One solution is to increase the fin count for pulldown devices but this increases area. Another is to weaken the pass gates by etching away the top surface of the gate – splitting the gate into a threshold-control and switching-control gate. This, however, increases process complexity. A third approach, as with sub-30nm planar CMOS processes is to use write-assist techniques – pushing the threshold voltage down temporarily by reducing the supply voltage.

Designers working on experimental finFET processes have reported other problems, such as self-heating – a problem noted again by Infineon researchers, this time at the International Electron Device Meeting (IEDM) in 2009. Recent work by IBM, albeit on SOI wafers, has indicated that self-heating is not likely to be a major issue.

FinFETs provide a number of advantages and several key disadvantages compared with bulk planar processes. Advantages include increased voltage headroom for circuits such as cascodes, lower gate resistance, which helps keep flicker noise under control, as well as improved matching, higher current drive and higher gain. However, the designer does not have the ability to control the channel as easily and the higher source/drain resistance cuts transconductance. On top of that, designers have little choice over voltages for I/O and have to develop more complex methods to achieve ESD immunity.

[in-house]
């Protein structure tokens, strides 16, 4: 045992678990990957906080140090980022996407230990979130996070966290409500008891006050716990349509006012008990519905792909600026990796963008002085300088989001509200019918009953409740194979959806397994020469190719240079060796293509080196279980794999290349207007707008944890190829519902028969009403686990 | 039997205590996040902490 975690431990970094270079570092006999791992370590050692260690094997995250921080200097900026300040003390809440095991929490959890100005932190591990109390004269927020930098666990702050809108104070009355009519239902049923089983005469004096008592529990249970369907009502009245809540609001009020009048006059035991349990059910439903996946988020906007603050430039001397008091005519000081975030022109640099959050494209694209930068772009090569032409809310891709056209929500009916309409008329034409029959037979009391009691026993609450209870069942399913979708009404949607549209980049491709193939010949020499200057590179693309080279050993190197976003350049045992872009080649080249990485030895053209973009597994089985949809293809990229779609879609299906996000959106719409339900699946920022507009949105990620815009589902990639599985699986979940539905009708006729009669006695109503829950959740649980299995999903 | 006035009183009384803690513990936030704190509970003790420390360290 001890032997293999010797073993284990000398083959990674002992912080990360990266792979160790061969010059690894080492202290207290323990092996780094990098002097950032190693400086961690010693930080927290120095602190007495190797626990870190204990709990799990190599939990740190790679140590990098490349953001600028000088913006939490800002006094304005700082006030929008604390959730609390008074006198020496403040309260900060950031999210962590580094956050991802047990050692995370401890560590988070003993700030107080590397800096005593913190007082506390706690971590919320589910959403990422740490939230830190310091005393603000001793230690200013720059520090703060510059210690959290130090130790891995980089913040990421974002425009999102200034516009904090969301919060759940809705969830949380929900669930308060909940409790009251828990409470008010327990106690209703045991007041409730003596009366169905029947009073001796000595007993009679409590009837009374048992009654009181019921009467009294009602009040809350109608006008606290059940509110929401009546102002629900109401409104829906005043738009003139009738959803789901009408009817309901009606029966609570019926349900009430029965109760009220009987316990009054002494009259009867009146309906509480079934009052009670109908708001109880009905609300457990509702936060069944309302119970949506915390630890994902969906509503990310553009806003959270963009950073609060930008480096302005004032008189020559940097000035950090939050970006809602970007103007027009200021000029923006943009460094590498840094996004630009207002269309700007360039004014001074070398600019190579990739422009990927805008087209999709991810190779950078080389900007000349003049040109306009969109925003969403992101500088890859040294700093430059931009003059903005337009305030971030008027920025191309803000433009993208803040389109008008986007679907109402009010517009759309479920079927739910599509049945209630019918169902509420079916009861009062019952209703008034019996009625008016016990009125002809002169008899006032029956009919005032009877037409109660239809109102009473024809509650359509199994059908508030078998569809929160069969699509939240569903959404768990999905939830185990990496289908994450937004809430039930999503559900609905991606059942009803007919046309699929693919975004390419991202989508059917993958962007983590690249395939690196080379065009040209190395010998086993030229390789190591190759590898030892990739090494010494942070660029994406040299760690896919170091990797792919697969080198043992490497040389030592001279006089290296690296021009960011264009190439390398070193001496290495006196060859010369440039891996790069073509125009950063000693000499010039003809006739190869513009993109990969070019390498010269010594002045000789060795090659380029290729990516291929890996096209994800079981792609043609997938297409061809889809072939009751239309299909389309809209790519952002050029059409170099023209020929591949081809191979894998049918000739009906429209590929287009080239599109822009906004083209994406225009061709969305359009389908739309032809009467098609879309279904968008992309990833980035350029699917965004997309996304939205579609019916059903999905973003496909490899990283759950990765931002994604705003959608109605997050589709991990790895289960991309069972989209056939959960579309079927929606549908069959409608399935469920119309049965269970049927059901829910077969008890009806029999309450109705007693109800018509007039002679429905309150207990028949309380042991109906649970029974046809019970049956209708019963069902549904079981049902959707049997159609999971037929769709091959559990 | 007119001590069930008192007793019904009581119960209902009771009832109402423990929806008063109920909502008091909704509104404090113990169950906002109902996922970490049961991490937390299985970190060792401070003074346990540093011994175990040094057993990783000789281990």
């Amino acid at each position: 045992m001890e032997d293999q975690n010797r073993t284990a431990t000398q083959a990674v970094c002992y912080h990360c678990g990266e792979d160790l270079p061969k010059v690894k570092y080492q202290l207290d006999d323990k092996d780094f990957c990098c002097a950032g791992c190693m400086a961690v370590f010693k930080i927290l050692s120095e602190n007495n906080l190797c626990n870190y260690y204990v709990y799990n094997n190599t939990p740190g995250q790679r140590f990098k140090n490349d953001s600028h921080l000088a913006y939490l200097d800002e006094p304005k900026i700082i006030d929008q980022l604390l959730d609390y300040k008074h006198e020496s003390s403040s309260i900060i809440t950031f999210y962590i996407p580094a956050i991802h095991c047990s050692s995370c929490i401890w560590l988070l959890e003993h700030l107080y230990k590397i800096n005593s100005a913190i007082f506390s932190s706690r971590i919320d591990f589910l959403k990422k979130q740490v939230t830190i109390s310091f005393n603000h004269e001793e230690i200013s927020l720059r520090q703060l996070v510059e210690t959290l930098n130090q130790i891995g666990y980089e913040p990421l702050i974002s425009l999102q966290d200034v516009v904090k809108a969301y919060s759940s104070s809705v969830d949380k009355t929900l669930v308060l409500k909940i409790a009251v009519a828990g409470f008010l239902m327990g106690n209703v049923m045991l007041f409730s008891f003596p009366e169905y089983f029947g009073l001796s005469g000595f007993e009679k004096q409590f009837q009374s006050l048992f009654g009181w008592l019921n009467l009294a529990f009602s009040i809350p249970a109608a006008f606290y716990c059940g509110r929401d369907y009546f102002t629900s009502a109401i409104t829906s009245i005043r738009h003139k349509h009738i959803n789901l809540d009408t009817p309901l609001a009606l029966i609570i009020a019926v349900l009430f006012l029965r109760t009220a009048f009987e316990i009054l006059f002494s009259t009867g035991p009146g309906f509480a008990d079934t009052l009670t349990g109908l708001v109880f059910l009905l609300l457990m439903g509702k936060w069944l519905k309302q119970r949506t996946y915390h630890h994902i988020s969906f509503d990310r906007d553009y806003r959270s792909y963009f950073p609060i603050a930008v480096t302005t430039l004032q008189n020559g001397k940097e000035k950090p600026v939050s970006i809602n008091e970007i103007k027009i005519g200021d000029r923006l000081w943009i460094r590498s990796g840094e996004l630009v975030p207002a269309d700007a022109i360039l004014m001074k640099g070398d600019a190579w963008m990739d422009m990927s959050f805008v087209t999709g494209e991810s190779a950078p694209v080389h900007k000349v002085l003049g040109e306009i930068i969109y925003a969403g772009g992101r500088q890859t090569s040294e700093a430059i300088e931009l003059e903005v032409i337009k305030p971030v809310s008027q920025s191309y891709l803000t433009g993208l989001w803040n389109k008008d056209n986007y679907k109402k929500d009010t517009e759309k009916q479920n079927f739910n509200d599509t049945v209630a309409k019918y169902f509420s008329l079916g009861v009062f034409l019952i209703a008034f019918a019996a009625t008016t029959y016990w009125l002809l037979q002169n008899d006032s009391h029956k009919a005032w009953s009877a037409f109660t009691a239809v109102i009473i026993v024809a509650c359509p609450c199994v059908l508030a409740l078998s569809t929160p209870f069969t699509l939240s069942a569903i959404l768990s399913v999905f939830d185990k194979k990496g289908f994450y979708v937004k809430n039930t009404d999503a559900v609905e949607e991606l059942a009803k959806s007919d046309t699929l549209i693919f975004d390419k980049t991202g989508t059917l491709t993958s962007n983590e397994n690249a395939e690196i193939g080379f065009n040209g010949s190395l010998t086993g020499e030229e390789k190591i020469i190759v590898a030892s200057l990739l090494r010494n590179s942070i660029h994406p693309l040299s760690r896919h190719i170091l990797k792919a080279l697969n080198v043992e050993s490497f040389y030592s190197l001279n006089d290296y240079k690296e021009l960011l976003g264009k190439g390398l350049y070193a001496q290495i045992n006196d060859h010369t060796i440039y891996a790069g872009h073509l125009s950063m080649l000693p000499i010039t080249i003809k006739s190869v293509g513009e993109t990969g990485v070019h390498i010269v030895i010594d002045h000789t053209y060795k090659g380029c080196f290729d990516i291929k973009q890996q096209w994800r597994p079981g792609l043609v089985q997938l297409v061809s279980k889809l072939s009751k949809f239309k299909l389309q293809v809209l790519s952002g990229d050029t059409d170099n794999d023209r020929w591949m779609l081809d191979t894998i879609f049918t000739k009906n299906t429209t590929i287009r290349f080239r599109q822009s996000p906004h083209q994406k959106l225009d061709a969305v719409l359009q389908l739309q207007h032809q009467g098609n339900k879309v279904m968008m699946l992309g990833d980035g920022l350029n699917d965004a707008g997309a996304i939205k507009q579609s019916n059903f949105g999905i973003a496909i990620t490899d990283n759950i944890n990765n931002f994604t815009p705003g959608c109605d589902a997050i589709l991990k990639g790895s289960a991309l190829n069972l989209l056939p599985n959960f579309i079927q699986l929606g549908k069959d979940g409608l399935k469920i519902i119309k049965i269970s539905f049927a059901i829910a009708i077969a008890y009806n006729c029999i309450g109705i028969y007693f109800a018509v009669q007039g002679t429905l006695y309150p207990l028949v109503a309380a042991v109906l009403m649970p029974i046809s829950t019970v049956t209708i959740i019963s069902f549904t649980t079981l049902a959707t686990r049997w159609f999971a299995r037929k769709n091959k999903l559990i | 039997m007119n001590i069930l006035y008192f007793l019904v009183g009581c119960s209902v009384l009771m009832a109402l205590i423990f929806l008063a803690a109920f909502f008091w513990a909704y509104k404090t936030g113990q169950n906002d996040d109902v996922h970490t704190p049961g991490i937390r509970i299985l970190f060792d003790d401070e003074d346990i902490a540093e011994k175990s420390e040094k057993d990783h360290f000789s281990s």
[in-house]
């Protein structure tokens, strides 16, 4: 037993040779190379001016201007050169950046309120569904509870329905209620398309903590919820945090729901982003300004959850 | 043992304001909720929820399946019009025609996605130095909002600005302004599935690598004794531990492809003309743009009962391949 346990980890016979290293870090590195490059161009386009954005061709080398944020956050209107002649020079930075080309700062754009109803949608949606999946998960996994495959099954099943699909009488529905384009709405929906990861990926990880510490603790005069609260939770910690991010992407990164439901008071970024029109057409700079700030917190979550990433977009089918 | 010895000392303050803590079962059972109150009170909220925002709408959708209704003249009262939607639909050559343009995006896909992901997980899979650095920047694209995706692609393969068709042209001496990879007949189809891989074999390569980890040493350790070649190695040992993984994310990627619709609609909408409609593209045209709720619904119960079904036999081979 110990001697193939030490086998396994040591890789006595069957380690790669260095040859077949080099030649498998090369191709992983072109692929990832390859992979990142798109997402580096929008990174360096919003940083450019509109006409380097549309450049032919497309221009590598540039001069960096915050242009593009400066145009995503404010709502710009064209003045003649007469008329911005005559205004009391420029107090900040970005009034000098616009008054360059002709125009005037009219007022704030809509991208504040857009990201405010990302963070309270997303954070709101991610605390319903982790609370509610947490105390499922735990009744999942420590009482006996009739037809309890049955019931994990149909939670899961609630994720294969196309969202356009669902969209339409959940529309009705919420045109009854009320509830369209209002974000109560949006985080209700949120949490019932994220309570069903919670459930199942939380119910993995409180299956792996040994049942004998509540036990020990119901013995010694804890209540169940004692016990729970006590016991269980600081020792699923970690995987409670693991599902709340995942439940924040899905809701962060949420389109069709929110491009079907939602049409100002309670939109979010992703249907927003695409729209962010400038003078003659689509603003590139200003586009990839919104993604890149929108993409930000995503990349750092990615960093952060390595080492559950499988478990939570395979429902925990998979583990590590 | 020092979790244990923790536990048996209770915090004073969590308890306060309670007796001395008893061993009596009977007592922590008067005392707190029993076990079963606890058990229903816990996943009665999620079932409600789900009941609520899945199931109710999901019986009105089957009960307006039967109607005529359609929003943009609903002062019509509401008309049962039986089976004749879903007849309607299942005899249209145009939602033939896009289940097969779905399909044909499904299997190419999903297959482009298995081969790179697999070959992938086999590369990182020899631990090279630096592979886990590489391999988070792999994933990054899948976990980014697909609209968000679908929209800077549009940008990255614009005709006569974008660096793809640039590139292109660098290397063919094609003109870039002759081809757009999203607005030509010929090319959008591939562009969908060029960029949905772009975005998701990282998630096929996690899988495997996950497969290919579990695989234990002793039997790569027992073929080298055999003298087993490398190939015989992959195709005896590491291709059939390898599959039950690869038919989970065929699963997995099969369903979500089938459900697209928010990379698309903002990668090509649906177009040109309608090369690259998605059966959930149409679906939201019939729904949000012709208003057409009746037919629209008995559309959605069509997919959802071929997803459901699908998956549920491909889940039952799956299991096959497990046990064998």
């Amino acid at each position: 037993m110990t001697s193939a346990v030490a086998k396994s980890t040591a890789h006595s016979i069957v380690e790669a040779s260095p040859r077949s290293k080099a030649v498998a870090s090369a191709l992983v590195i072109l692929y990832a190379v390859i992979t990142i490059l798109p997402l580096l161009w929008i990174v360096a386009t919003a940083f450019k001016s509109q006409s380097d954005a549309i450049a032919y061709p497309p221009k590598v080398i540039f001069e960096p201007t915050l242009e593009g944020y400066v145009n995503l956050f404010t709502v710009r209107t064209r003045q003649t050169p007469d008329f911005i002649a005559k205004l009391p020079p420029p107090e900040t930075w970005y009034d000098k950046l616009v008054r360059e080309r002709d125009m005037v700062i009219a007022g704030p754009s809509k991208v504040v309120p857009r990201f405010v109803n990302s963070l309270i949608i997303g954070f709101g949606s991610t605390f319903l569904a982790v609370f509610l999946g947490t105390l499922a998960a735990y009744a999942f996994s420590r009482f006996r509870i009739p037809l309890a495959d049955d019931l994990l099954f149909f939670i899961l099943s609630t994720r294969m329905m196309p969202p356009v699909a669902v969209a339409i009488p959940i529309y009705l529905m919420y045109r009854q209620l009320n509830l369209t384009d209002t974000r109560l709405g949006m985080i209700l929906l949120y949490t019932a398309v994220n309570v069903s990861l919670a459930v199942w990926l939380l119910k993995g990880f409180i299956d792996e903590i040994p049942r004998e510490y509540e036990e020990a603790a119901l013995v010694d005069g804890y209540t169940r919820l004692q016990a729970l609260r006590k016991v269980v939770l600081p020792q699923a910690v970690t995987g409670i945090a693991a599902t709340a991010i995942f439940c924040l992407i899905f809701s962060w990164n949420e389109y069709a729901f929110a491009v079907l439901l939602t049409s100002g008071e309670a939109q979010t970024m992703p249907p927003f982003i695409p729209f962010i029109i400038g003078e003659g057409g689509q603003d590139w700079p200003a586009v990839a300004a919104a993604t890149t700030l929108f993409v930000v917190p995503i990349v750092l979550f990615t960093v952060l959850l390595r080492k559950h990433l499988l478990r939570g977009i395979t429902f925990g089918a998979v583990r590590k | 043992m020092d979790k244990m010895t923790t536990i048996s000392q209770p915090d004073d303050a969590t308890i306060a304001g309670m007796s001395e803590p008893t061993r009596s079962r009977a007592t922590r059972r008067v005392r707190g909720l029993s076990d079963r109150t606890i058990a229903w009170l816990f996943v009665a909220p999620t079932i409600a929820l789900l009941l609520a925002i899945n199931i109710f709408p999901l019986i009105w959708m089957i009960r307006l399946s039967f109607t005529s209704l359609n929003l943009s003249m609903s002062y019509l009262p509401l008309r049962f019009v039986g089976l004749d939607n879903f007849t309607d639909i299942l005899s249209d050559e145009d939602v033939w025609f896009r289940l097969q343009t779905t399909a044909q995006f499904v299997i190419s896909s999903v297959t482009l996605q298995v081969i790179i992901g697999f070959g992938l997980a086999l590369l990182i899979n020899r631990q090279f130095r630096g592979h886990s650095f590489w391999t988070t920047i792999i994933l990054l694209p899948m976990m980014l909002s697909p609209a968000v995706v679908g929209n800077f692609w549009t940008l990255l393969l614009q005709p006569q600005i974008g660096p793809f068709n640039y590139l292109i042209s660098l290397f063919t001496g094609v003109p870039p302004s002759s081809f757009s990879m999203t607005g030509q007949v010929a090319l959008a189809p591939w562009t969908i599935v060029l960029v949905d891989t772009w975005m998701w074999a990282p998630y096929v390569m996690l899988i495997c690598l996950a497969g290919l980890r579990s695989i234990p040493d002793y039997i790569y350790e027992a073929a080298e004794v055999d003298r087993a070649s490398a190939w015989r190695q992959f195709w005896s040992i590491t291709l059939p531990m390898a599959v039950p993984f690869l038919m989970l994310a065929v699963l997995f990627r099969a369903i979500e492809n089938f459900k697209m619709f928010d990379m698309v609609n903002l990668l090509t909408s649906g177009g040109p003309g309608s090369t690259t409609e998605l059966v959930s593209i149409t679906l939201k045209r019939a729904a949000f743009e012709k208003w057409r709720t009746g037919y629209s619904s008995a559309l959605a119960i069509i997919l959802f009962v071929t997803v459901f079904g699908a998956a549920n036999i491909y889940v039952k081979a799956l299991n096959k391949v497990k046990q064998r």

A further impact on design is the need to consider layout density in circuits that are usually quite sparse compared with digital layouts. Device density variation can lead to dishing – similar to the problems of copper metallization encountered in the move to 130nm processes. Similarly, the fins at the edges of a cluster suffer higher variability than those in the middle. These effects lead to greater need for the use of dummy-fill shapes to reduce the variation in density. Foundry processes tend to put dummy fins at the end of each transistor stack.

In terms of optimization for power, the finFET provides circuit designers with the opportunity to trade leakage for switching speed. Intel, for example, has deployed what it calls fast devices, with nominal leakage, medium-speed ‘quarter-leakage’ devices and slow ‘tenth-leakage’ devices. A problem facing process engineers is providing designers with a choice of threshold voltages to implement different circuits with different power-grade transistors at low cost.

At the International Electron Devices Meeting in December 2012, Intel presented details of a family of finFET designs that were optimized for high speed, low leakage and high (1.8V and 3.3V) operation in SoC designs.

As the finFET was conceived to be a device with almost no channel doping and back biasing the gate is very area inefficient even where possible, the main technique for adjusting threshold is to manipulate the work function of the gate. An alternative that will push up variability and may have a knock-on effect on fin pitch – and therefore cell density – is to dope the channel.